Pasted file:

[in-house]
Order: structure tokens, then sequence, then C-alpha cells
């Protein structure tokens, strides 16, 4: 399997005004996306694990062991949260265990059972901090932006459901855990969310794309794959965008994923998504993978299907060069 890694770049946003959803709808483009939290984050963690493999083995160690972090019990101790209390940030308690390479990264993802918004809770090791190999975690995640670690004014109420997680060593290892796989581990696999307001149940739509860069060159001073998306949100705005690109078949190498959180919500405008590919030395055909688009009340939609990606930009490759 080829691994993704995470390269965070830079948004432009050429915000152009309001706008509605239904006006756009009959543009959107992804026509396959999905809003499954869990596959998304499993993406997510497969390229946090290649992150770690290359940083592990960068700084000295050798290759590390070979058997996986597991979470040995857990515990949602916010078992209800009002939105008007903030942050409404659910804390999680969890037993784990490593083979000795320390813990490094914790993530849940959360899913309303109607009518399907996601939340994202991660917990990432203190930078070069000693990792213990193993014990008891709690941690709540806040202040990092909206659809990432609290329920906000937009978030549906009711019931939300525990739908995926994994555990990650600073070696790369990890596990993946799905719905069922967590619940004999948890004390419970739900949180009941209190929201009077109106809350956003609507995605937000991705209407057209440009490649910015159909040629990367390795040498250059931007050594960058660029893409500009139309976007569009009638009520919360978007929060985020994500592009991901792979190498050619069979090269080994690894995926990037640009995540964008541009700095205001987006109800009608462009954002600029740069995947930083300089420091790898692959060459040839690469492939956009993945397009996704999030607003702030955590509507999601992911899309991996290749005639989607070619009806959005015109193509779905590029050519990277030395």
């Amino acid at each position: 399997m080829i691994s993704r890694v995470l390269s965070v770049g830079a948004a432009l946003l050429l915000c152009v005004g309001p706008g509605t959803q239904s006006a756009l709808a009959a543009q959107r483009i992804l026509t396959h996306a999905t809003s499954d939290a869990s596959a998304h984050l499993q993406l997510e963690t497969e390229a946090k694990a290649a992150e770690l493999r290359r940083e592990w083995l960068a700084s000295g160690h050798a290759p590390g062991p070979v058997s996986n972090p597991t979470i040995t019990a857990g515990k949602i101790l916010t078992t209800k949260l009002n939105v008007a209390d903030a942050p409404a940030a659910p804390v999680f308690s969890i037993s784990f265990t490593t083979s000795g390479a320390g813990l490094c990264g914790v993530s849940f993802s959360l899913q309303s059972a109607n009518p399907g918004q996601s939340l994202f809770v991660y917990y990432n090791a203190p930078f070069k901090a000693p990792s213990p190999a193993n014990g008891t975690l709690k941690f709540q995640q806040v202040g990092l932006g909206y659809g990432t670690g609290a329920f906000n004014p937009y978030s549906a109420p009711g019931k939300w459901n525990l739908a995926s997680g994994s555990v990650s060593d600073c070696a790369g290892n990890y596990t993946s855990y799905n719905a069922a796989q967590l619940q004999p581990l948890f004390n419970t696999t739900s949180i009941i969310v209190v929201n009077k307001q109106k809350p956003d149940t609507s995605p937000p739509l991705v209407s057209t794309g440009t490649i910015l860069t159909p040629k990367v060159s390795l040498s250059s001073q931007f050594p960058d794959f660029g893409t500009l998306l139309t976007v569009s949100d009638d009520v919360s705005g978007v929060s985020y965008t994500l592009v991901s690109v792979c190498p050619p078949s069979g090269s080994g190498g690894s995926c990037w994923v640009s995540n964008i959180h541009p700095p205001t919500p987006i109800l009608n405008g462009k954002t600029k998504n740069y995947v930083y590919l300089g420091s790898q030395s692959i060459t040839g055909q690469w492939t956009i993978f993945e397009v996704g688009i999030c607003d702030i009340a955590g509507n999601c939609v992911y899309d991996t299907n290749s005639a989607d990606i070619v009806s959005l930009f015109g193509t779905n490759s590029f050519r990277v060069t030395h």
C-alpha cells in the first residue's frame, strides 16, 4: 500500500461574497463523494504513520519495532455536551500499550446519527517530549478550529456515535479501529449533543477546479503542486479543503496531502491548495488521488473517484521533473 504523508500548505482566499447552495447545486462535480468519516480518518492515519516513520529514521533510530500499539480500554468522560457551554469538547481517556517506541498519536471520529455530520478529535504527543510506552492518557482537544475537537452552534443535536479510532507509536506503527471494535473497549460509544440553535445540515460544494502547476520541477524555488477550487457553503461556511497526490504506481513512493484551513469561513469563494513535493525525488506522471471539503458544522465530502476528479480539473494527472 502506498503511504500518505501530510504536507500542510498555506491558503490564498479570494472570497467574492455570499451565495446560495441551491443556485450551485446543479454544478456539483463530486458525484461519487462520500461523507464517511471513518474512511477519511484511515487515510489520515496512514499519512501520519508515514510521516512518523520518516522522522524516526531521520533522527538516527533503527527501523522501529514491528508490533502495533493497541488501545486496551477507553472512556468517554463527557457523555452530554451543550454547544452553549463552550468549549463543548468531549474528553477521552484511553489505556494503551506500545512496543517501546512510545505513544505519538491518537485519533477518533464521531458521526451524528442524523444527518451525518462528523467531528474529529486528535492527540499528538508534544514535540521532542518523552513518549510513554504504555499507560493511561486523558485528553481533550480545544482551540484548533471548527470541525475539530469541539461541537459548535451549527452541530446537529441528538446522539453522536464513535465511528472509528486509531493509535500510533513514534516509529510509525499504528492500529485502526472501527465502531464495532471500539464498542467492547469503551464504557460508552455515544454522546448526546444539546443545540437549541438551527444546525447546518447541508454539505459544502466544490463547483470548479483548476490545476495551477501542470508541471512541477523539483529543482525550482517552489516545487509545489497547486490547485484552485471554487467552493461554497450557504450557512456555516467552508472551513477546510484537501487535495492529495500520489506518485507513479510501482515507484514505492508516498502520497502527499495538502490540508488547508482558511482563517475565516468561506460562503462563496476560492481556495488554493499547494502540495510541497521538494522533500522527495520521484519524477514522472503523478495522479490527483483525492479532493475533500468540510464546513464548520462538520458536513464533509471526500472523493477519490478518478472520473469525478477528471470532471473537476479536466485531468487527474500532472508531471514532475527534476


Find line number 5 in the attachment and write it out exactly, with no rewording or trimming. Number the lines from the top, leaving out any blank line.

C-alpha cells in the first residue's frame, strides 16, 4: 500500500461574497463523494504513520519495532455536551500499550446519527517530549478550529456515535479501529449533543477546479503542486479543503496531502491548495488521488473517484521533473 504523508500548505482566499447552495447545486462535480468519516480518518492515519516513520529514521533510530500499539480500554468522560457551554469538547481517556517506541498519536471520529455530520478529535504527543510506552492518557482537544475537537452552534443535536479510532507509536506503527471494535473497549460509544440553535445540515460544494502547476520541477524555488477550487457553503461556511497526490504506481513512493484551513469561513469563494513535493525525488506522471471539503458544522465530502476528479480539473494527472 502506498503511504500518505501530510504536507500542510498555506491558503490564498479570494472570497467574492455570499451565495446560495441551491443556485450551485446543479454544478456539483463530486458525484461519487462520500461523507464517511471513518474512511477519511484511515487515510489520515496512514499519512501520519508515514510521516512518523520518516522522522524516526531521520533522527538516527533503527527501523522501529514491528508490533502495533493497541488501545486496551477507553472512556468517554463527557457523555452530554451543550454547544452553549463552550468549549463543548468531549474528553477521552484511553489505556494503551506500545512496543517501546512510545505513544505519538491518537485519533477518533464521531458521526451524528442524523444527518451525518462528523467531528474529529486528535492527540499528538508534544514535540521532542518523552513518549510513554504504555499507560493511561486523558485528553481533550480545544482551540484548533471548527470541525475539530469541539461541537459548535451549527452541530446537529441528538446522539453522536464513535465511528472509528486509531493509535500510533513514534516509529510509525499504528492500529485502526472501527465502531464495532471500539464498542467492547469503551464504557460508552455515544454522546448526546444539546443545540437549541438551527444546525447546518447541508454539505459544502466544490463547483470548479483548476490545476495551477501542470508541471512541477523539483529543482525550482517552489516545487509545489497547486490547485484552485471554487467552493461554497450557504450557512456555516467552508472551513477546510484537501487535495492529495500520489506518485507513479510501482515507484514505492508516498502520497502527499495538502490540508488547508482558511482563517475565516468561506460562503462563496476560492481556495488554493499547494502540495510541497521538494522533500522527495520521484519524477514522472503523478495522479490527483483525492479532493475533500468540510464546513464548520462538520458536513464533509471526500472523493477519490478518478472520473469525478477528471470532471473537476479536466485531468487527474500532472508531471514532475527534476